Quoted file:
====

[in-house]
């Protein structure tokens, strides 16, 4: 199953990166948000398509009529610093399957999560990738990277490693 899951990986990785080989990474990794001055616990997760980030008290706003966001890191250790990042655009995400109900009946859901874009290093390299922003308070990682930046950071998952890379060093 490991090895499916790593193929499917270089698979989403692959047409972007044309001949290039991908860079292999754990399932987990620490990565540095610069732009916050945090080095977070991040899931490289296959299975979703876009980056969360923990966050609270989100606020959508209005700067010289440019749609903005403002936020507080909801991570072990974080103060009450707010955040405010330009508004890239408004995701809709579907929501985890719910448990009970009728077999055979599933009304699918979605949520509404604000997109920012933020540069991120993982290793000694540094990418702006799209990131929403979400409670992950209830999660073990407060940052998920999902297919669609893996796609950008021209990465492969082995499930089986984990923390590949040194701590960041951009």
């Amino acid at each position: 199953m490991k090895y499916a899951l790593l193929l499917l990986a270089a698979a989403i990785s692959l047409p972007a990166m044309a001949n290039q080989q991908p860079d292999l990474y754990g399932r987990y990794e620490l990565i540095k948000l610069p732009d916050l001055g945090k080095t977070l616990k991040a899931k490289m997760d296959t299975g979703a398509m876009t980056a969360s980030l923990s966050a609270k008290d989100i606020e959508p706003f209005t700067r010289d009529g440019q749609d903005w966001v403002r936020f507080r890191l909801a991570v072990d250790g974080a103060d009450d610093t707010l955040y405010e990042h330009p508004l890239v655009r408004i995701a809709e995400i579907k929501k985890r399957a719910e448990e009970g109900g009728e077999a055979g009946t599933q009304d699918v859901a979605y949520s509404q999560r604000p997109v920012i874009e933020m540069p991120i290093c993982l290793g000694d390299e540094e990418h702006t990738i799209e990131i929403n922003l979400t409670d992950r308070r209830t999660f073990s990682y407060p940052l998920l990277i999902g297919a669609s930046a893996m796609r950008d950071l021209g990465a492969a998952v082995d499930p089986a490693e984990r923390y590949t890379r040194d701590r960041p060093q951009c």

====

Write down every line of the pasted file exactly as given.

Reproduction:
[in-house]
């Protein structure tokens, strides 16, 4: 199953990166948000398509009529610093399957999560990738990277490693 899951990986990785080989990474990794001055616990997760980030008290706003966001890191250790990042655009995400109900009946859901874009290093390299922003308070990682930046950071998952890379060093 490991090895499916790593193929499917270089698979989403692959047409972007044309001949290039991908860079292999754990399932987990620490990565540095610069732009916050945090080095977070991040899931490289296959299975979703876009980056969360923990966050609270989100606020959508209005700067010289440019749609903005403002936020507080909801991570072990974080103060009450707010955040405010330009508004890239408004995701809709579907929501985890719910448990009970009728077999055979599933009304699918979605949520509404604000997109920012933020540069991120993982290793000694540094990418702006799209990131929403979400409670992950209830999660073990407060940052998920999902297919669609893996796609950008021209990465492969082995499930089986984990923390590949040194701590960041951009």
């Amino acid at each position: 199953m490991k090895y499916a899951l790593l193929l499917l990986a270089a698979a989403i990785s692959l047409p972007a990166m044309a001949n290039q080989q991908p860079d292999l990474y754990g399932r987990y990794e620490l990565i540095k948000l610069p732009d916050l001055g945090k080095t977070l616990k991040a899931k490289m997760d296959t299975g979703a398509m876009t980056a969360s980030l923990s966050a609270k008290d989100i606020e959508p706003f209005t700067r010289d009529g440019q749609d903005w966001v403002r936020f507080r890191l909801a991570v072990d250790g974080a103060d009450d610093t707010l955040y405010e990042h330009p508004l890239v655009r408004i995701a809709e995400i579907k929501k985890r399957a719910e448990e009970g109900g009728e077999a055979g009946t599933q009304d699918v859901a979605y949520s509404q999560r604000p997109v920012i874009e933020m540069p991120i290093c993982l290793g000694d390299e540094e990418h702006t990738i799209e990131i929403n922003l979400t409670d992950r308070r209830t999660f073990s990682y407060p940052l998920l990277i999902g297919a669609s930046a893996m796609r950008d950071l021209g990465a492969a998952v082995d499930p089986a490693e984990r923390y590949t890379r040194d701590r960041p060093q951009c």